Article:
A chronic illness is keeping her away from her college and her friends, but patience could bring the cure she’s been waiting for.
Molly is dedicated to her education, despite her health struggles.
Right now, Molly Yeselson is a world away from where she wants to be: California. But that’s where she’s heading, she’s certain of it. First comes college. Then a medical degree. Finally, important work.
"I want to help kids who have complex illnesses like mine," she says. She can picture it all. The question is, how does she get there from here? "Here" is Washington, D.C., where Yeselson grew up. The cold winters don’t suit her, and not because of thin skin. They literally make her sick. Yeselson has battled chronic illness her entire life, including gastrointestinal problems like gastroparesis and intestinal dysmotility, as well as postural orthostatic tachycardia syndrome (POTS) and Ehlers-Danlos Syndrome.
"Food sits in my stomach for longer than it should," she explains. For a healthy person, it typically takes between 24 to 72 hours for food to move through the digestive tract. For Yeselson, it can take as long as a week. "When it’s cold, I clench up my muscles and that makes the pain worse," the 20-year-old says. "I’m a lot more comfortable when it’s warm. I also walk more, which helps relieve my symptoms."
That’s why, two years ago, she enrolled at Scripps College in Claremont, California, which was 2,600 miles from home. Moving that far for college is a tough decision for any young person, much less one who’s chronically ill and regularly in the care of doctors. And, as rotten luck would have it, Yeselson got sick her first month at college. Her GI tract was failing.
She went to a hospital in Los Angeles. "I thought I was going to be there maybe one night, just to get IV fluids," she says. But the doctors were worried enough about her condition to keep her there for a month.
Molly discovered Kate Farms in the hospital.
In this hospital, Molly discovered Kate Farms. "I’d heard from a friend that the formula really helped her, so I worked with my GI to obtain a prescription for Kate Farms 1.5," she says. "I have food allergies and I’m a pescatarian, so it was a natural choice." She returned to D.C. to get healthy, and then signed up for the summer session at Scripps last year, Kate Farms in tow.
"I was prepared to take accelerated chemistry with my tube feed running in my backpack," she says. "I actually had a formal accommodation planned that exempted me from the 'no food or drink in the lab' rule!"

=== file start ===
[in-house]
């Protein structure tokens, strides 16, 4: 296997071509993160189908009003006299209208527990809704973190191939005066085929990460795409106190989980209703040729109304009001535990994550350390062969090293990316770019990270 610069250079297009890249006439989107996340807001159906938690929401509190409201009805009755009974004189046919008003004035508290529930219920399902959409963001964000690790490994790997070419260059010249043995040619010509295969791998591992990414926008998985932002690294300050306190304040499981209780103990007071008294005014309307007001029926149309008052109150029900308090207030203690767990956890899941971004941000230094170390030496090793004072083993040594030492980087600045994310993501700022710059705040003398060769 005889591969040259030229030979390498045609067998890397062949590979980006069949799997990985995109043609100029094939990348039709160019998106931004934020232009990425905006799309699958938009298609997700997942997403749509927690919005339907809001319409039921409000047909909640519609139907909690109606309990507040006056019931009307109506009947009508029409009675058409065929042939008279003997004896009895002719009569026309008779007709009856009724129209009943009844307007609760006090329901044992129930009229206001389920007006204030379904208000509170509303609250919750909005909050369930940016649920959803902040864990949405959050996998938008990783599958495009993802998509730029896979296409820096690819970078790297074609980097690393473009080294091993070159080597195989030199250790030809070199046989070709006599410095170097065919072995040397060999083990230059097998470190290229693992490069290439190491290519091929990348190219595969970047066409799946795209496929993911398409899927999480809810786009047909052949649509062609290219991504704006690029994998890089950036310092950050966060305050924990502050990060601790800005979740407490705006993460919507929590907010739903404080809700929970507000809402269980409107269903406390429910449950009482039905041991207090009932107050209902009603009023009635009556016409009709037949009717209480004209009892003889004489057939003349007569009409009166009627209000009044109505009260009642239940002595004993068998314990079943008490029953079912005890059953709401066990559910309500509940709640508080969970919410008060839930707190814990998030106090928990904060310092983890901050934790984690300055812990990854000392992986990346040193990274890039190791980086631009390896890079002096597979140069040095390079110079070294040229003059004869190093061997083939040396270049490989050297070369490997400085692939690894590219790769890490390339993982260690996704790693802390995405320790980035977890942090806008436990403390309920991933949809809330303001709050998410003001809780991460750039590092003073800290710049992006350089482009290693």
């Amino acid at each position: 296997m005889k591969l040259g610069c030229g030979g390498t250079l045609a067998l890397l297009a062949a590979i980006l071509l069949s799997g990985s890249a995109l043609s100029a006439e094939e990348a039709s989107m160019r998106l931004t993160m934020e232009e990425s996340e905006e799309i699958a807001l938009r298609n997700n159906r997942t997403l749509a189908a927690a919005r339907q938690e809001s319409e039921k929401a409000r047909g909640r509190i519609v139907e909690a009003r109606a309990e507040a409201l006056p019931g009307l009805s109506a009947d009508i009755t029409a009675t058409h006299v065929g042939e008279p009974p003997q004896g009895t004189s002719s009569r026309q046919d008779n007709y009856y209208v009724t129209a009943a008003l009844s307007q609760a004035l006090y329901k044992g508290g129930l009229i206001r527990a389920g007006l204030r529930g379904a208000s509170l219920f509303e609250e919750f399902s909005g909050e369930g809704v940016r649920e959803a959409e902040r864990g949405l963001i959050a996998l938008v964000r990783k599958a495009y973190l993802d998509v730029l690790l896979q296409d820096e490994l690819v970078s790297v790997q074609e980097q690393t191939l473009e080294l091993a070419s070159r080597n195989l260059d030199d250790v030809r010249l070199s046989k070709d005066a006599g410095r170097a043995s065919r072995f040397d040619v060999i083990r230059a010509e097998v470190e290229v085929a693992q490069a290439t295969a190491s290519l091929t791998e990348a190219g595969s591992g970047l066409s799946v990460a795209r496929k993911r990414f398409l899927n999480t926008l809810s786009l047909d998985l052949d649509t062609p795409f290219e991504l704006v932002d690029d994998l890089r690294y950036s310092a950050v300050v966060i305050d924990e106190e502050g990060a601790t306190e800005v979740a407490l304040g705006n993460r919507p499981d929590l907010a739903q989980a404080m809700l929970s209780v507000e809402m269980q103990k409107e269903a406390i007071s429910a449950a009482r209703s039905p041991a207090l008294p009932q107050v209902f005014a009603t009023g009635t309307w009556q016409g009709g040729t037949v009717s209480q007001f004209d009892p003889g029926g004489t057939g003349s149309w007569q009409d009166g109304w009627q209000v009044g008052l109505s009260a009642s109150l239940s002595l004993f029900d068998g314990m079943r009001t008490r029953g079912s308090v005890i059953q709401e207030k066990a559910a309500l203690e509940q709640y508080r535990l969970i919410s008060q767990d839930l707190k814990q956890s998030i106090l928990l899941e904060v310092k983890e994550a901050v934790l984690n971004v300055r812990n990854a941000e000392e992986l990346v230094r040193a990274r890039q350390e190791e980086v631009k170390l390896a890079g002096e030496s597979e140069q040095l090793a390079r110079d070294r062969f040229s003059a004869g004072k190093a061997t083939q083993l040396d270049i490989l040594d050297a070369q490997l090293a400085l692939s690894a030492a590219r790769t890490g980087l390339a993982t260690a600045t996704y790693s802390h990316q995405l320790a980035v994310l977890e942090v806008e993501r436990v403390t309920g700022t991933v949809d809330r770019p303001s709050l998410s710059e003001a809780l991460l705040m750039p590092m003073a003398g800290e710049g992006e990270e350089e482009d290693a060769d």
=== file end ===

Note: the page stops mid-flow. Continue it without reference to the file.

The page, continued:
Unfortunately, she developed another infection the day before her class began. "It was an infection in my central line," she explains. "This is fairly common and preventable in most cases. But mine was unavoidable, because bacteria in my gut got into my bloodstream. It literally came from within me."
She’s been back in D.C. ever since. Right now, her gut isn’t moving, which means she has to be fed via TPN (total parenteral nutrition)—that is, intravenously through a central line. "It’s not ideal at all," she says. "It damages your liver. It’s like having sugar pumped directly into your veins. When they clear me to start using Kate Farms again, I think that’s when things will stabilize."
You might wonder: Why not just transfer east? Go to college in the D.C. area and move back west when she’s healthy again? She certainly could—her mom works at Georgetown University—but that’s not how her story goes.
"Some doctors are trying to get me to transfer," she says. "I won’t unless I have to. I was happy at college. I had good friends. I liked the classes. Life was moving forward."
While Yeselson patiently waits to get healthy, she envisions better and healthier times ahead. She sees med school in her future but knows it’s going to take baby steps to get there, so she waits. When you’re 20, you want to take on the world. But sometimes your body says, "Let’s hang back for a while."
What’s great comfort, she says, is being enrolled in such a supportive school. "It’s been crucial," she says. "They’ve been like, 'Take as much time as you need. We want you to be healthy and happy, and we want you back.'"
If Yeselson has learned anything, it’s that you have to accept the ebb and flow of living with a chronic illness. There are no shortcuts or magic bullets—at least not right now—and she sees no reason to settle for a life that’s less than what she envisions.
"I will go back to Scripps when I’m stable," she says. "That is my goal. I love California. Maybe my parents will even move there."
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